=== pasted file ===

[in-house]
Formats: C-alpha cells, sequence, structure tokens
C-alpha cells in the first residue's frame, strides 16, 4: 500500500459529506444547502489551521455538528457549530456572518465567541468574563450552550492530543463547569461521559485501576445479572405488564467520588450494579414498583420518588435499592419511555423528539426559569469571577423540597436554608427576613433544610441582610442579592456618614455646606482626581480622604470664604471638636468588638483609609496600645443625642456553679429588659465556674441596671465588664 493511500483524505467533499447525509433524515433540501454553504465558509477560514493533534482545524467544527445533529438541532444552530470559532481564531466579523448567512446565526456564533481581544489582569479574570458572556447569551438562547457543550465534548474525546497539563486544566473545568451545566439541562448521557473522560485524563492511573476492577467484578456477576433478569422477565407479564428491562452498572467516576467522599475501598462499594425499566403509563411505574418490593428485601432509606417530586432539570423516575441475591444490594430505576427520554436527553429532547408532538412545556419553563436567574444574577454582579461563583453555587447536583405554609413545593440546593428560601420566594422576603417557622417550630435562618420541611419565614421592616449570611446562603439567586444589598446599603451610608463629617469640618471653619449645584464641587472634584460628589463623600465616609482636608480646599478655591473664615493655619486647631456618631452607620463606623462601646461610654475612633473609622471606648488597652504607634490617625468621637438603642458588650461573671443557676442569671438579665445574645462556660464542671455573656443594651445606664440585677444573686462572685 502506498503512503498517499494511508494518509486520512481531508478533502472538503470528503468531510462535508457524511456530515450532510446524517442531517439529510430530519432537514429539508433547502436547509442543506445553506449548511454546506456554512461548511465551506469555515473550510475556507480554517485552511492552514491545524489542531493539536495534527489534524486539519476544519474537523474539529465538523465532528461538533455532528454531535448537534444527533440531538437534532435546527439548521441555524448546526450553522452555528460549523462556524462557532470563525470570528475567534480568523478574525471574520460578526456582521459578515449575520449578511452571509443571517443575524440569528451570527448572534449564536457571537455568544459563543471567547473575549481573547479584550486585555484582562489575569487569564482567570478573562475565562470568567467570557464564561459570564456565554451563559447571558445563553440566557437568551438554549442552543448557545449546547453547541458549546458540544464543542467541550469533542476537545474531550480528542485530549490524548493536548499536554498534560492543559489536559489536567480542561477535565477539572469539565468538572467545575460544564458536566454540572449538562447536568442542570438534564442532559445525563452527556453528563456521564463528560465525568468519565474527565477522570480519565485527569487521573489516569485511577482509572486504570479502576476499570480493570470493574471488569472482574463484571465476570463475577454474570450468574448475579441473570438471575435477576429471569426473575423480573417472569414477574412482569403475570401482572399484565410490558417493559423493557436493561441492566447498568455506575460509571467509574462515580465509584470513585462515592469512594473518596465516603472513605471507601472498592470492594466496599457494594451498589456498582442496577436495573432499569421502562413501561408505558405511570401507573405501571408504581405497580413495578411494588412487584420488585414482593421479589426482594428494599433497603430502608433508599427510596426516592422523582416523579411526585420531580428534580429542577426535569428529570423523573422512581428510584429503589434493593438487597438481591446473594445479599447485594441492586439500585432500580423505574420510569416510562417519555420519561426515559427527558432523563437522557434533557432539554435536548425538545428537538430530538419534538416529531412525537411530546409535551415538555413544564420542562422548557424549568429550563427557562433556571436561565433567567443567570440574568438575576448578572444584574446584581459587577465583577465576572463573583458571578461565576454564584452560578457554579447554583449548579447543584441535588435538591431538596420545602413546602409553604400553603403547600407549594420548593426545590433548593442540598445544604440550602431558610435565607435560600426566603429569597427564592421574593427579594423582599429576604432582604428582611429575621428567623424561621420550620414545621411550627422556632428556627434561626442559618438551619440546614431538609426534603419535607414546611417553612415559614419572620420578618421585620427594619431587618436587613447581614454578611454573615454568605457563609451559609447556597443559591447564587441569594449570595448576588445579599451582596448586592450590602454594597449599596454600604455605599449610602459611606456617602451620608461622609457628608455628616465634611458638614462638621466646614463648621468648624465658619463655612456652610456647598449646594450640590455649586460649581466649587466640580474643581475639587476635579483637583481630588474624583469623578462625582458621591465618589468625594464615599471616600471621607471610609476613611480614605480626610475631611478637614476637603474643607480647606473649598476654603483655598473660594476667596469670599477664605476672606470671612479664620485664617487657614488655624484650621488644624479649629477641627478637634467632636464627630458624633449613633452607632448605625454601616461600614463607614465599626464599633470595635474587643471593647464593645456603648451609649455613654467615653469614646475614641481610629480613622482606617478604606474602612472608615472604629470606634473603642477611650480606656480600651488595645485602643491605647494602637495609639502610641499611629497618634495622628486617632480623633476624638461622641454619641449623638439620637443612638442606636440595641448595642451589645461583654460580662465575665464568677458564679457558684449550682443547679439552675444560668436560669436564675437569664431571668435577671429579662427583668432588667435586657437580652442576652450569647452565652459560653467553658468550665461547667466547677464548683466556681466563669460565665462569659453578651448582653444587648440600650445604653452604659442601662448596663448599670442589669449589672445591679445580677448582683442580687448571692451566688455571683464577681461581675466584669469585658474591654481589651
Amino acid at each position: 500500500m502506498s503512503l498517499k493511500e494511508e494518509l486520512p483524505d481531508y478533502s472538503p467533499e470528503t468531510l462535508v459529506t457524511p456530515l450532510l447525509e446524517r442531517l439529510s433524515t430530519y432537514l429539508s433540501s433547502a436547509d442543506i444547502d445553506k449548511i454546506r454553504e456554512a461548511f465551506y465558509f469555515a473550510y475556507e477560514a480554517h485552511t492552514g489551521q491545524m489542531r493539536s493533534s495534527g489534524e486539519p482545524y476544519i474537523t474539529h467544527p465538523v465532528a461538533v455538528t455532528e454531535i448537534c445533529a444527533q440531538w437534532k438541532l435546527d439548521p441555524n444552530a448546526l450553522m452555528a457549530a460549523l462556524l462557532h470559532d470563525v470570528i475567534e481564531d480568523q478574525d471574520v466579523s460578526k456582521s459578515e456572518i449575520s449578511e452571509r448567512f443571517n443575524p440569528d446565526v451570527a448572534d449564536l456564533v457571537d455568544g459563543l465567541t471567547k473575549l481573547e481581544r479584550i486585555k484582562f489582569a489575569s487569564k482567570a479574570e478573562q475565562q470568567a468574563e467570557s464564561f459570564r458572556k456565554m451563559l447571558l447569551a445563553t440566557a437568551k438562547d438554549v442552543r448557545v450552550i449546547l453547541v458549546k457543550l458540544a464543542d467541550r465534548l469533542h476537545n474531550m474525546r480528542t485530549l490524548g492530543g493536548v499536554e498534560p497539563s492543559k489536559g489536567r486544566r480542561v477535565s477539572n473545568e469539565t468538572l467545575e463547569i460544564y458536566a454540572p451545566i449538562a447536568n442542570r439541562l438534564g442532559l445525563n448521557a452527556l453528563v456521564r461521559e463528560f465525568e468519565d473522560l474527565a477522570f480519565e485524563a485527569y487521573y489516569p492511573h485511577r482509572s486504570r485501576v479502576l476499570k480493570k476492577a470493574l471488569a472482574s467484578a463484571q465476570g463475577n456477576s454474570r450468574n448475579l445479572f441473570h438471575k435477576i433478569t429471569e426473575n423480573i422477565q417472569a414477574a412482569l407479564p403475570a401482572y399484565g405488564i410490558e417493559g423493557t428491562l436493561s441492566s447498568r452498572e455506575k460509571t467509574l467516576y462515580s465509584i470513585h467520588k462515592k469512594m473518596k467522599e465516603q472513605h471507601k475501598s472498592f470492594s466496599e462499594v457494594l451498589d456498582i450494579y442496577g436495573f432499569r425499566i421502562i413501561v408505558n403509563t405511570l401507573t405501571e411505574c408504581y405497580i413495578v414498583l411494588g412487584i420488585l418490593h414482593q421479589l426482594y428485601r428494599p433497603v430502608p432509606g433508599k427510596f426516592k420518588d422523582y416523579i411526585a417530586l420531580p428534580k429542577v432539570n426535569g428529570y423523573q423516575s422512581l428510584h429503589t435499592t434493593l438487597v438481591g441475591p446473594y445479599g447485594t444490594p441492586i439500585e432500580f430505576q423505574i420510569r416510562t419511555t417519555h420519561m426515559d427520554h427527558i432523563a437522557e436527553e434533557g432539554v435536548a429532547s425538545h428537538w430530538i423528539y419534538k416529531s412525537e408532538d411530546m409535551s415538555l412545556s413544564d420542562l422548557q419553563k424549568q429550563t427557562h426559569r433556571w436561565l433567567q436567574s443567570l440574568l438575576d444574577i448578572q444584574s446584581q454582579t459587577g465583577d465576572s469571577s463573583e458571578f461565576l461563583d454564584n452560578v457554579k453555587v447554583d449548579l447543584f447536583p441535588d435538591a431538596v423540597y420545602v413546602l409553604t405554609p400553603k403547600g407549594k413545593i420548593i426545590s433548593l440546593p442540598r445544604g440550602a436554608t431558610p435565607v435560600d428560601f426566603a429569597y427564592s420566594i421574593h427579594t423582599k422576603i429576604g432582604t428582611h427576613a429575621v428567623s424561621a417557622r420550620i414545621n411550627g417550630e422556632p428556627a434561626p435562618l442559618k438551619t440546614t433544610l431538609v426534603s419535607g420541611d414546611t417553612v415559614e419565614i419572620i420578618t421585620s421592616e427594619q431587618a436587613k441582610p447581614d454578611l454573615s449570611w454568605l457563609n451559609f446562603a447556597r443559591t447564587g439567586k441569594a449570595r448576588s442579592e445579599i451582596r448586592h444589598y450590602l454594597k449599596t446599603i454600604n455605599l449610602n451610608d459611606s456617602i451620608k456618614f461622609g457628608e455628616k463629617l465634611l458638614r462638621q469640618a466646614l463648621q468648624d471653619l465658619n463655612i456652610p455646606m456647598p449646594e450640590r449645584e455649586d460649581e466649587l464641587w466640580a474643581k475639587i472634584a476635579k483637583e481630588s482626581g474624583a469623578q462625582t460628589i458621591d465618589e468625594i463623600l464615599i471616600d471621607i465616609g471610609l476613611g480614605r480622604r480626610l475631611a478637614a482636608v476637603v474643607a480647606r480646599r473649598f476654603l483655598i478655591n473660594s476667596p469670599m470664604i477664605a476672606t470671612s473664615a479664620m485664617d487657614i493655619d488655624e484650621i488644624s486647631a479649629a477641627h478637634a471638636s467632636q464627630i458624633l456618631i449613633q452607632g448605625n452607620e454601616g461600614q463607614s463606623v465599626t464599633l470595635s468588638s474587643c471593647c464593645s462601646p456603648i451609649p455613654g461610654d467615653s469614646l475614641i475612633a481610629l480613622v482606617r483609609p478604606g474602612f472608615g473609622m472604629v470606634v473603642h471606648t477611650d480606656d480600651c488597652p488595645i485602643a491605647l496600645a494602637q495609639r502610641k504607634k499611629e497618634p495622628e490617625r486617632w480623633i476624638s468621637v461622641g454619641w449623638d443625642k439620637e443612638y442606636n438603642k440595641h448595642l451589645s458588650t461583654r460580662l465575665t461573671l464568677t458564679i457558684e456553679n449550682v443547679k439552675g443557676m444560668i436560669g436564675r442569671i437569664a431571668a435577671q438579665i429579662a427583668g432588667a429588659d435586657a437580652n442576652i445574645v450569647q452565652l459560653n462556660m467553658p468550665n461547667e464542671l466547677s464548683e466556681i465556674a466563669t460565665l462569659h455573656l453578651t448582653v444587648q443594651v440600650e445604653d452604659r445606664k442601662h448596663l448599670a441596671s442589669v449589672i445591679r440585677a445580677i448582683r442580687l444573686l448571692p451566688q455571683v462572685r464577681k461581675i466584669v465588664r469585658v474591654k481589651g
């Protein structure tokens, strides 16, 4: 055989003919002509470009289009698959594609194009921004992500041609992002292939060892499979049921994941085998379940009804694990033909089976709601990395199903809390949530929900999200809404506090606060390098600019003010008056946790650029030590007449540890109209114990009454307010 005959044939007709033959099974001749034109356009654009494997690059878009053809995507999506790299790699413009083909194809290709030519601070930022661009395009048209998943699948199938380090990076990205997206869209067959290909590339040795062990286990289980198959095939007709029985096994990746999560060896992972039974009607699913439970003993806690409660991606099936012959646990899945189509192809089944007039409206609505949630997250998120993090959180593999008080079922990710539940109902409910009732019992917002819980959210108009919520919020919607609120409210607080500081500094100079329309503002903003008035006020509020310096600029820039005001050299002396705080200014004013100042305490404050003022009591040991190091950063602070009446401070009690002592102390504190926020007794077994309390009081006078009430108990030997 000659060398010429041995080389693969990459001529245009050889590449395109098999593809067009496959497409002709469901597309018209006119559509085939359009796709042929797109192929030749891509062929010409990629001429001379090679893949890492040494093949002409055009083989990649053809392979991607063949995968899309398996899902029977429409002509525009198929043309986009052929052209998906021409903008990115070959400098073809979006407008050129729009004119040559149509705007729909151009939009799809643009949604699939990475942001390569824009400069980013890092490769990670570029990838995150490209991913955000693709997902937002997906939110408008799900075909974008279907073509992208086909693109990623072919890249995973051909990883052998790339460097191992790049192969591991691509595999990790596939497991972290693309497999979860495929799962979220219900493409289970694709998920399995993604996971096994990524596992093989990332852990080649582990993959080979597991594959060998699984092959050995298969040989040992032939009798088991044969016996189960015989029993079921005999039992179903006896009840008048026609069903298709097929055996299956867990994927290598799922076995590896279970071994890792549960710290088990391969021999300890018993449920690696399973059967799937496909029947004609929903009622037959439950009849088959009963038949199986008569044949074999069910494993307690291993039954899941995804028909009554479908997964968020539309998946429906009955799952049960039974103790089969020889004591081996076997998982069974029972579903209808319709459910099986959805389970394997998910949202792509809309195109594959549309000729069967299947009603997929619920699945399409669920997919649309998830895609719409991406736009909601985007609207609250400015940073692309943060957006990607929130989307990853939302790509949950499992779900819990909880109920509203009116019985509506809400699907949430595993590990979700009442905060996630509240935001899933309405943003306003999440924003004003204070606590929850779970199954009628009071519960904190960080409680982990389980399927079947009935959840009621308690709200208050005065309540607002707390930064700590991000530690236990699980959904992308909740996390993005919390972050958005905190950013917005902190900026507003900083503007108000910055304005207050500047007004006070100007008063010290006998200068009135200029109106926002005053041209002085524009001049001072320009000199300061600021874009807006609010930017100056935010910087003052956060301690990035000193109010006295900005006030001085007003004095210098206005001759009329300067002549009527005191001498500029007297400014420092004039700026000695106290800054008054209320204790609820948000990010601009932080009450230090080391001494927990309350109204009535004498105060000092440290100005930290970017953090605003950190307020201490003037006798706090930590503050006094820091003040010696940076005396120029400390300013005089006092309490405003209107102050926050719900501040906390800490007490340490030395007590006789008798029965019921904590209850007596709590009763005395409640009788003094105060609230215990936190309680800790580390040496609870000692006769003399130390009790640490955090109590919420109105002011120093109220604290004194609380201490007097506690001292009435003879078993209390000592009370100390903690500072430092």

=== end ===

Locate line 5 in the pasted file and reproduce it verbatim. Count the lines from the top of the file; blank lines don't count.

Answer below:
């Protein structure tokens, strides 16, 4: 055989003919002509470009289009698959594609194009921004992500041609992002292939060892499979049921994941085998379940009804694990033909089976709601990395199903809390949530929900999200809404506090606060390098600019003010008056946790650029030590007449540890109209114990009454307010 005959044939007709033959099974001749034109356009654009494997690059878009053809995507999506790299790699413009083909194809290709030519601070930022661009395009048209998943699948199938380090990076990205997206869209067959290909590339040795062990286990289980198959095939007709029985096994990746999560060896992972039974009607699913439970003993806690409660991606099936012959646990899945189509192809089944007039409206609505949630997250998120993090959180593999008080079922990710539940109902409910009732019992917002819980959210108009919520919020919607609120409210607080500081500094100079329309503002903003008035006020509020310096600029820039005001050299002396705080200014004013100042305490404050003022009591040991190091950063602070009446401070009690002592102390504190926020007794077994309390009081006078009430108990030997 000659060398010429041995080389693969990459001529245009050889590449395109098999593809067009496959497409002709469901597309018209006119559509085939359009796709042929797109192929030749891509062929010409990629001429001379090679893949890492040494093949002409055009083989990649053809392979991607063949995968899309398996899902029977429409002509525009198929043309986009052929052209998906021409903008990115070959400098073809979006407008050129729009004119040559149509705007729909151009939009799809643009949604699939990475942001390569824009400069980013890092490769990670570029990838995150490209991913955000693709997902937002997906939110408008799900075909974008279907073509992208086909693109990623072919890249995973051909990883052998790339460097191992790049192969591991691509595999990790596939497991972290693309497999979860495929799962979220219900493409289970694709998920399995993604996971096994990524596992093989990332852990080649582990993959080979597991594959060998699984092959050995298969040989040992032939009798088991044969016996189960015989029993079921005999039992179903006896009840008048026609069903298709097929055996299956867990994927290598799922076995590896279970071994890792549960710290088990391969021999300890018993449920690696399973059967799937496909029947004609929903009622037959439950009849088959009963038949199986008569044949074999069910494993307690291993039954899941995804028909009554479908997964968020539309998946429906009955799952049960039974103790089969020889004591081996076997998982069974029972579903209808319709459910099986959805389970394997998910949202792509809309195109594959549309000729069967299947009603997929619920699945399409669920997919649309998830895609719409991406736009909601985007609207609250400015940073692309943060957006990607929130989307990853939302790509949950499992779900819990909880109920509203009116019985509506809400699907949430595993590990979700009442905060996630509240935001899933309405943003306003999440924003004003204070606590929850779970199954009628009071519960904190960080409680982990389980399927079947009935959840009621308690709200208050005065309540607002707390930064700590991000530690236990699980959904992308909740996390993005919390972050958005905190950013917005902190900026507003900083503007108000910055304005207050500047007004006070100007008063010290006998200068009135200029109106926002005053041209002085524009001049001072320009000199300061600021874009807006609010930017100056935010910087003052956060301690990035000193109010006295900005006030001085007003004095210098206005001759009329300067002549009527005191001498500029007297400014420092004039700026000695106290800054008054209320204790609820948000990010601009932080009450230090080391001494927990309350109204009535004498105060000092440290100005930290970017953090605003950190307020201490003037006798706090930590503050006094820091003040010696940076005396120029400390300013005089006092309490405003209107102050926050719900501040906390800490007490340490030395007590006789008798029965019921904590209850007596709590009763005395409640009788003094105060609230215990936190309680800790580390040496609870000692006769003399130390009790640490955090109590919420109105002011120093109220604290004194609380201490007097506690001292009435003879078993209390000592009370100390903690500072430092």